When Obfuscation Backfires
October 5, 2015
by Dan Solin
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Many advisors are familiar with troublesome questions from prospects. Here are some examples:
- How do you justify your fees?
- Why should I pay the same fee every year when most of your work is up-front?
- Wouldn’t I be better off with a robo-advisor?
- My bonds don’t earn any meaningful returns. Why should I pay you to manage that portion of my portfolio?
Sometimes these questions go into the technical aspects of investing:
- What is “factor loading”?
- Are your bond funds hedged?
- What is a “t-stat” and how is it used in investing?
How you answer these questions can determine whether you are successful in converting a prospect into a client.
A recent study authored by Barbara Bickart, Maureen Morrin and S. Ratneshwar examined when and why obfuscating helped or hurt the prospects of a sale. Here’s a summary of their findings.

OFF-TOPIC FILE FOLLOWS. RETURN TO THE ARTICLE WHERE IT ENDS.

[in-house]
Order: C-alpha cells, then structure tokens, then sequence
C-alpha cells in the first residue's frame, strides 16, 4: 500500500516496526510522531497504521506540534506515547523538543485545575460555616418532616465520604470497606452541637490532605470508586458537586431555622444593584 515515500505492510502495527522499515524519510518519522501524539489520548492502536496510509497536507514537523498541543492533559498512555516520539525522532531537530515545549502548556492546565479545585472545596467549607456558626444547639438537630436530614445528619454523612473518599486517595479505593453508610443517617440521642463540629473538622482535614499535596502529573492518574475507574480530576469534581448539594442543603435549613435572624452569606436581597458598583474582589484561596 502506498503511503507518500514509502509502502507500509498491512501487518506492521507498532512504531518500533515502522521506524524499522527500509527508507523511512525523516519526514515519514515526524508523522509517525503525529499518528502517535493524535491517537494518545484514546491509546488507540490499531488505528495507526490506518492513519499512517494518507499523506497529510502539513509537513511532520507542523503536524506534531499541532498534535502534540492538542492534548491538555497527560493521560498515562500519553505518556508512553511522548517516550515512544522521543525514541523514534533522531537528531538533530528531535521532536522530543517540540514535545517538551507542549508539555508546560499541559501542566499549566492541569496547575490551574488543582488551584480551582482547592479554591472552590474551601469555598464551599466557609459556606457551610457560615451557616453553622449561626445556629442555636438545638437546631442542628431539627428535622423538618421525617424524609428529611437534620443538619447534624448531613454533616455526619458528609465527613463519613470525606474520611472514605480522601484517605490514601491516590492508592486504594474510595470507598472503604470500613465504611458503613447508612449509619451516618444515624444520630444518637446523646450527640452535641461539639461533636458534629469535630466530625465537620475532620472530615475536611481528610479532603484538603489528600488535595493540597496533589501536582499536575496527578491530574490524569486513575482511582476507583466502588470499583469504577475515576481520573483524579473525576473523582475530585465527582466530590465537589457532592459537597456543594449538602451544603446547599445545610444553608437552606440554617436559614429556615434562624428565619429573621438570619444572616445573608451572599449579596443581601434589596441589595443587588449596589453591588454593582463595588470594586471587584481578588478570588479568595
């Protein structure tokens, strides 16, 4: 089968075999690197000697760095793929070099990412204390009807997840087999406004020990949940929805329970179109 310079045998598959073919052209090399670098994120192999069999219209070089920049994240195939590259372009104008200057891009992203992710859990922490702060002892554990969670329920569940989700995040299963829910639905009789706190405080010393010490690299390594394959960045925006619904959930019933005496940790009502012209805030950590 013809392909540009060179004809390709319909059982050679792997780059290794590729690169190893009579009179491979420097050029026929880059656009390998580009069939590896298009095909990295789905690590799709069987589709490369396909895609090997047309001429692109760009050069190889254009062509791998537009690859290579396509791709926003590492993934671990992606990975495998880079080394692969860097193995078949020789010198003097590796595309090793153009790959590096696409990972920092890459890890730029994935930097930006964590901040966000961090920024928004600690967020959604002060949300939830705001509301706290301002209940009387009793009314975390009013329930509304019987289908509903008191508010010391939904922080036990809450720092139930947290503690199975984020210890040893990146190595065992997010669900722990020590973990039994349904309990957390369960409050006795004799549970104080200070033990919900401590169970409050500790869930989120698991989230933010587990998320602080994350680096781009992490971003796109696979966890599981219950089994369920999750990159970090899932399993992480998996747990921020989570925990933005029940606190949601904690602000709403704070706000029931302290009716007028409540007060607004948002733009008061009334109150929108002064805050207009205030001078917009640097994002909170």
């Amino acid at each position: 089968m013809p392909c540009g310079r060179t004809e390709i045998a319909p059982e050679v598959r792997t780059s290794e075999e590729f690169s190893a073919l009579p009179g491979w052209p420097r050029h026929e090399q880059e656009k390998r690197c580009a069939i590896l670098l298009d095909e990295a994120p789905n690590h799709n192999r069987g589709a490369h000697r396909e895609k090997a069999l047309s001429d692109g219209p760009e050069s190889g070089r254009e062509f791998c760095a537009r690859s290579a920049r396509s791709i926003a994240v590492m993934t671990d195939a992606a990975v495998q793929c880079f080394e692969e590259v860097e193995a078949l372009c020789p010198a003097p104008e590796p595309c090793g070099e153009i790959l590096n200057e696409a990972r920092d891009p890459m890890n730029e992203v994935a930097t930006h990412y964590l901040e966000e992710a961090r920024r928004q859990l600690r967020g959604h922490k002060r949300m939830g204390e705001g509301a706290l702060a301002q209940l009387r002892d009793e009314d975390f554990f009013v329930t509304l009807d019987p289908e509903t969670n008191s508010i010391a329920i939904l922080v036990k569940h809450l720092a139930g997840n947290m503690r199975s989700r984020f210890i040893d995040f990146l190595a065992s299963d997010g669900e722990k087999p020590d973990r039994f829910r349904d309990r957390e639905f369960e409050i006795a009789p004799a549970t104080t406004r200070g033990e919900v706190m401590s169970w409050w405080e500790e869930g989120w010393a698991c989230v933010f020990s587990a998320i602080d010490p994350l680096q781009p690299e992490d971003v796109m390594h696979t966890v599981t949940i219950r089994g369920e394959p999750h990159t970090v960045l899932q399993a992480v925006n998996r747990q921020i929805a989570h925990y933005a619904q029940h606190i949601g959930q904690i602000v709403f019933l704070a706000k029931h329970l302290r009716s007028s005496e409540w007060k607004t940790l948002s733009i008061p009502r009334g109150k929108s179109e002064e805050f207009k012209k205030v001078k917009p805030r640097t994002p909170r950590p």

“Obfuscation” can occur when you are confronted with a question for which you should know the answer but don’t, or when you know the answer to a question but decide not to disclose it because of your belief that a truthful response will harm your chances of making a sale.
In these situations, you have the following choices:
- Admit to not knowing the answer.
- Lie and provide a false answer.
- Obfuscate by providing vague or confusing information.
Obfuscating has some benefits over admitting to a lack of knowledge (which may erode your credibility) and lying (which, if detected, would be devastating). By obfuscating, you maintain at least the image of responding to and possibly satisfying your prospect, who (hopefully) will move on to other subjects.
But is obfuscation an effective tactic?
It is a common one. The authors of the study found that 70% of participants reported having an experience with a salesperson who used obfuscation.